Why Babies Born in September Are More Successful, According to Science
Good news for fall babies!
This article originally appeared on RealSimple.com.
According to a new study, your birth month can impact much more than your astrological sign. In fact, it correlates with the overall success of students throughout their childhood and adolescence.
New research from the National Bureau of Economic Research says that the age of a child when they start school can make a substantial difference in their subsequent cognitive development from ages 6 through 15, effecting not only their test scores, but college outcomes and the likelihood of incarceration for juvenile crimes.
So what does this have to do with your birth month?
The cut-off birthdate between incoming classes in grade school in the majority of states in the U.S., including Washington D.C., is in September. This means that September babies are the ones who, for the most part, are the oldest students entering their classes each year.
The results of being the oldest in a group can be seen outside of the classroom as well. Those who have read Malcolm Gladwell’s Outliers ($11, amazon.com) may recall the examination of Canadian hockey players in the book’s first chapter. For Canadian junior hockey leagues, the eligibility cutoff for each age class is January 1st, meaning that the players born in the beginning of the year are the oldest.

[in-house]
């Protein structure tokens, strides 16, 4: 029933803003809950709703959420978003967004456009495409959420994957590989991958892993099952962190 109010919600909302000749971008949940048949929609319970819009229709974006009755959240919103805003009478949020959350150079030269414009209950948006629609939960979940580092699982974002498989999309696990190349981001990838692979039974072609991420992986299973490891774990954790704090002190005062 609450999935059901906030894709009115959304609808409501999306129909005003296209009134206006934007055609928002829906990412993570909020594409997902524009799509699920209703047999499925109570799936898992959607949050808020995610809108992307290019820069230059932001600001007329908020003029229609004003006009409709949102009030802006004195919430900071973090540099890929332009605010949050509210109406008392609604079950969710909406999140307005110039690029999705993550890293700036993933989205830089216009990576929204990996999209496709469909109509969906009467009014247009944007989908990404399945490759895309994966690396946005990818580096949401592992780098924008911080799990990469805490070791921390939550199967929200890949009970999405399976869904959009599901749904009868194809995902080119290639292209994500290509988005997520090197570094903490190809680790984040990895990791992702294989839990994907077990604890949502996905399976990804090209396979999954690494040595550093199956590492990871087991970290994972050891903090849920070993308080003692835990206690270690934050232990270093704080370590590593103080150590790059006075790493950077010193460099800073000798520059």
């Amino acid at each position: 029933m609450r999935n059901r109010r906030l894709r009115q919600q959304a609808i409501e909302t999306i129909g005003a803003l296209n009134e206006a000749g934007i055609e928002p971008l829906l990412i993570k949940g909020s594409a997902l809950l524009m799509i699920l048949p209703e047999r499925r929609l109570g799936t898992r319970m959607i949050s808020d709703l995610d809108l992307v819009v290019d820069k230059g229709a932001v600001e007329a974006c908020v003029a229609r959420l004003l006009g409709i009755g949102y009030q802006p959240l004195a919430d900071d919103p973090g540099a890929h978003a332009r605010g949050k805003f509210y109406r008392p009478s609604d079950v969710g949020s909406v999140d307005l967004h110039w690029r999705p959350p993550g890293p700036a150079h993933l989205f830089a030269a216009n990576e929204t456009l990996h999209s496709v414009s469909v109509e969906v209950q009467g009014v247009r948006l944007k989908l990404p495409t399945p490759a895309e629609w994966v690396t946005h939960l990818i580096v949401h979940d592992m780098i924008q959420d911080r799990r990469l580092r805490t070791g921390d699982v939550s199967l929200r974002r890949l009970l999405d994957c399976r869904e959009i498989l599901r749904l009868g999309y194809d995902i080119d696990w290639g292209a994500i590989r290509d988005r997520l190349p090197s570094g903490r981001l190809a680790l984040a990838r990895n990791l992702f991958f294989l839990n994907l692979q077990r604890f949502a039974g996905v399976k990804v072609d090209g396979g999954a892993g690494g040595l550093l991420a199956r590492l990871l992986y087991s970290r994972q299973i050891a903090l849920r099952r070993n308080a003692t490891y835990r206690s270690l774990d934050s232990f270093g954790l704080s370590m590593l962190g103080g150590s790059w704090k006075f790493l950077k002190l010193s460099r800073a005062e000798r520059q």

Who goes on to become the best hockey players in Canada? You guessed it—January babies. 40 percent of elite hockey players in Canada were born between January and March, with more players born in January than all other months.
As Gladwell explains, being older by a few months may not seem like a big difference later in life, but at early ages when students enter kindergarten or begin to play a sport, a few months may make a big difference in where children are developmentally. This sets the oldest ones in the class or on the team up for early successes and additional attention from teachers and coaches, ultimately providing a leg up.
This Story Originally Appeared On Real Simple